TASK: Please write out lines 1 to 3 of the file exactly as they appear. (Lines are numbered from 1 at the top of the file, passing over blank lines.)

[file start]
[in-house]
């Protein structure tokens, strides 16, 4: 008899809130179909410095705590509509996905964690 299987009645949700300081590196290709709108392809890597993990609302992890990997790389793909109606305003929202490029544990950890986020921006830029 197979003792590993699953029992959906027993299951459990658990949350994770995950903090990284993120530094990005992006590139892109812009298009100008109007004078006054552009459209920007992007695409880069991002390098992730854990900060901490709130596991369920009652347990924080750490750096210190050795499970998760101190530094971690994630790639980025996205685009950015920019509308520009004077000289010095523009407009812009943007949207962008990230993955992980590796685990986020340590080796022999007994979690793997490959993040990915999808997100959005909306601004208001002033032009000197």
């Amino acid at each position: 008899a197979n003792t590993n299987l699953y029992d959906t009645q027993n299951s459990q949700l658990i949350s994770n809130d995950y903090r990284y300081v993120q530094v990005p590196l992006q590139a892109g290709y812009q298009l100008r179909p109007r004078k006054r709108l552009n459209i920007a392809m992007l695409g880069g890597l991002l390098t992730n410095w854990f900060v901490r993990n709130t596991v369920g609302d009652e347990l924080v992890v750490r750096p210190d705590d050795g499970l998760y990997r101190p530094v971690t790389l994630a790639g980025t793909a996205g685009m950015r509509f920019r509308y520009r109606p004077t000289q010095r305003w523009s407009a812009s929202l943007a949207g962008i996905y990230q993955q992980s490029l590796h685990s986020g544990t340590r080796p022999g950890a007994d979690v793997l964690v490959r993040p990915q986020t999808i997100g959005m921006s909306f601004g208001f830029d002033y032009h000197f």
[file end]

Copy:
[in-house]
């Protein structure tokens, strides 16, 4: 008899809130179909410095705590509509996905964690 299987009645949700300081590196290709709108392809890597993990609302992890990997790389793909109606305003929202490029544990950890986020921006830029 197979003792590993699953029992959906027993299951459990658990949350994770995950903090990284993120530094990005992006590139892109812009298009100008109007004078006054552009459209920007992007695409880069991002390098992730854990900060901490709130596991369920009652347990924080750490750096210190050795499970998760101190530094971690994630790639980025996205685009950015920019509308520009004077000289010095523009407009812009943007949207962008990230993955992980590796685990986020340590080796022999007994979690793997490959993040990915999808997100959005909306601004208001002033032009000197």
């Amino acid at each position: 008899a197979n003792t590993n299987l699953y029992d959906t009645q027993n299951s459990q949700l658990i949350s994770n809130d995950y903090r990284y300081v993120q530094v990005p590196l992006q590139a892109g290709y812009q298009l100008r179909p109007r004078k006054r709108l552009n459209i920007a392809m992007l695409g880069g890597l991002l390098t992730n410095w854990f900060v901490r993990n709130t596991v369920g609302d009652e347990l924080v992890v750490r750096p210190d705590d050795g499970l998760y990997r101190p530094v971690t790389l994630a790639g980025t793909a996205g685009m950015r509509f920019r509308y520009r109606p004077t000289q010095r305003w523009s407009a812009s929202l943007a949207g962008i996905y990230q993955q992980s490029l590796h685990s986020g544990t340590r080796p022999g950890a007994d979690v793997l964690v490959r993040p990915q986020t999808i997100g959005m921006s909306f601004g208001f830029d002033y032009h000197f």